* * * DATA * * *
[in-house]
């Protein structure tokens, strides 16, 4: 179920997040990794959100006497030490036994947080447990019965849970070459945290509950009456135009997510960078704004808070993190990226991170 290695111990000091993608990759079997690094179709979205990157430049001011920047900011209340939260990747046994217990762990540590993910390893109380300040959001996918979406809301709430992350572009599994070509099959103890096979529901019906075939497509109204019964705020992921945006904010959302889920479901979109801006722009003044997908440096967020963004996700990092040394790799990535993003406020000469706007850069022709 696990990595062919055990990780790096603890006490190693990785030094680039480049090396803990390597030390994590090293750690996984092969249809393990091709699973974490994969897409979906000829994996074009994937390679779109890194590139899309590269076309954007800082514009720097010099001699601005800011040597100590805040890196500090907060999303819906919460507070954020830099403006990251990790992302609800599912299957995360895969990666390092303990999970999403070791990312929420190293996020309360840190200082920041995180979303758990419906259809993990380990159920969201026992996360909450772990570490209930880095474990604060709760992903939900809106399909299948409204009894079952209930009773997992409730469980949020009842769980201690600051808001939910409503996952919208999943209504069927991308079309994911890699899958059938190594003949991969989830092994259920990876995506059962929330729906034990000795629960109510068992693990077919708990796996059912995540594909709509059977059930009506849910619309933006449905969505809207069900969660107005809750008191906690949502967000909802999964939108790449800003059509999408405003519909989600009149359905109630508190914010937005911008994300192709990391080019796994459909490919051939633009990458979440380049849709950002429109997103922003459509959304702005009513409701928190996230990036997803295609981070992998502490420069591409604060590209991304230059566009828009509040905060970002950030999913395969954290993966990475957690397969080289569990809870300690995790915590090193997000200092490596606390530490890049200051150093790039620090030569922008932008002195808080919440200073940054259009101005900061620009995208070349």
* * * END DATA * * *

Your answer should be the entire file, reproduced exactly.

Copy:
[in-house]
């Protein structure tokens, strides 16, 4: 179920997040990794959100006497030490036994947080447990019965849970070459945290509950009456135009997510960078704004808070993190990226991170 290695111990000091993608990759079997690094179709979205990157430049001011920047900011209340939260990747046994217990762990540590993910390893109380300040959001996918979406809301709430992350572009599994070509099959103890096979529901019906075939497509109204019964705020992921945006904010959302889920479901979109801006722009003044997908440096967020963004996700990092040394790799990535993003406020000469706007850069022709 696990990595062919055990990780790096603890006490190693990785030094680039480049090396803990390597030390994590090293750690996984092969249809393990091709699973974490994969897409979906000829994996074009994937390679779109890194590139899309590269076309954007800082514009720097010099001699601005800011040597100590805040890196500090907060999303819906919460507070954020830099403006990251990790992302609800599912299957995360895969990666390092303990999970999403070791990312929420190293996020309360840190200082920041995180979303758990419906259809993990380990159920969201026992996360909450772990570490209930880095474990604060709760992903939900809106399909299948409204009894079952209930009773997992409730469980949020009842769980201690600051808001939910409503996952919208999943209504069927991308079309994911890699899958059938190594003949991969989830092994259920990876995506059962929330729906034990000795629960109510068992693990077919708990796996059912995540594909709509059977059930009506849910619309933006449905969505809207069900969660107005809750008191906690949502967000909802999964939108790449800003059509999408405003519909989600009149359905109630508190914010937005911008994300192709990391080019796994459909490919051939633009990458979440380049849709950002429109997103922003459509959304702005009513409701928190996230990036997803295609981070992998502490420069591409604060590209991304230059566009828009509040905060970002950030999913395969954290993966990475957690397969080289569990809870300690995790915590090193997000200092490596606390530490890049200051150093790039620090030569922008932008002195808080919440200073940054259009101005900061620009995208070349």